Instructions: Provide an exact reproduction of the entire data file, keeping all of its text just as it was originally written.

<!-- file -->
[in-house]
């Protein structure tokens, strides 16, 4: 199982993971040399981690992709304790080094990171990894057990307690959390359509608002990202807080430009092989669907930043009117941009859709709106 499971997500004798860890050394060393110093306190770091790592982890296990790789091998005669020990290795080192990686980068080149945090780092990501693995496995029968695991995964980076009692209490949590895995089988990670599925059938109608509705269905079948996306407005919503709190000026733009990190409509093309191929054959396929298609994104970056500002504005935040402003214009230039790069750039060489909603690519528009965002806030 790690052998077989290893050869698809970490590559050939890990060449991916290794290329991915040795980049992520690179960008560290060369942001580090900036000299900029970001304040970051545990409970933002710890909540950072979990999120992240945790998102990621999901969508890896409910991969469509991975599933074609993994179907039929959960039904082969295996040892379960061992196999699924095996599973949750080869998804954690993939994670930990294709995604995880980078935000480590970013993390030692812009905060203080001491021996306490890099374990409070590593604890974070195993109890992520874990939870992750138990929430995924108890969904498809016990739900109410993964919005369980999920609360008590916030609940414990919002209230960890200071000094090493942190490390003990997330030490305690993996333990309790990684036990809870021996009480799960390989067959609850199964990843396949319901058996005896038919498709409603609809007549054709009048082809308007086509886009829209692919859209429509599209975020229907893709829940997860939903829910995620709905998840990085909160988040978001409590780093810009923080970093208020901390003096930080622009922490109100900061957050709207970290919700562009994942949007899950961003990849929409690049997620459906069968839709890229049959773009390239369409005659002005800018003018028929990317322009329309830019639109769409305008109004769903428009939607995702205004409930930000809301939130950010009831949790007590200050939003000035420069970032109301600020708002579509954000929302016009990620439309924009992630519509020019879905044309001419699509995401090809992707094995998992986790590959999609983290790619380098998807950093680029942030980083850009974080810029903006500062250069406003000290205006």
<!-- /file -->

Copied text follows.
[in-house]
């Protein structure tokens, strides 16, 4: 199982993971040399981690992709304790080094990171990894057990307690959390359509608002990202807080430009092989669907930043009117941009859709709106 499971997500004798860890050394060393110093306190770091790592982890296990790789091998005669020990290795080192990686980068080149945090780092990501693995496995029968695991995964980076009692209490949590895995089988990670599925059938109608509705269905079948996306407005919503709190000026733009990190409509093309191929054959396929298609994104970056500002504005935040402003214009230039790069750039060489909603690519528009965002806030 790690052998077989290893050869698809970490590559050939890990060449991916290794290329991915040795980049992520690179960008560290060369942001580090900036000299900029970001304040970051545990409970933002710890909540950072979990999120992240945790998102990621999901969508890896409910991969469509991975599933074609993994179907039929959960039904082969295996040892379960061992196999699924095996599973949750080869998804954690993939994670930990294709995604995880980078935000480590970013993390030692812009905060203080001491021996306490890099374990409070590593604890974070195993109890992520874990939870992750138990929430995924108890969904498809016990739900109410993964919005369980999920609360008590916030609940414990919002209230960890200071000094090493942190490390003990997330030490305690993996333990309790990684036990809870021996009480799960390989067959609850199964990843396949319901058996005896038919498709409603609809007549054709009048082809308007086509886009829209692919859209429509599209975020229907893709829940997860939903829910995620709905998840990085909160988040978001409590780093810009923080970093208020901390003096930080622009922490109100900061957050709207970290919700562009994942949007899950961003990849929409690049997620459906069968839709890229049959773009390239369409005659002005800018003018028929990317322009329309830019639109769409305008109004769903428009939607995702205004409930930000809301939130950010009831949790007590200050939003000035420069970032109301600020708002579509954000929302016009990620439309924009992630519509020019879905044309001419699509995401090809992707094995998992986790590959999609983290790619380098998807950093680029942030980083850009974080810029903006500062250069406003000290205006």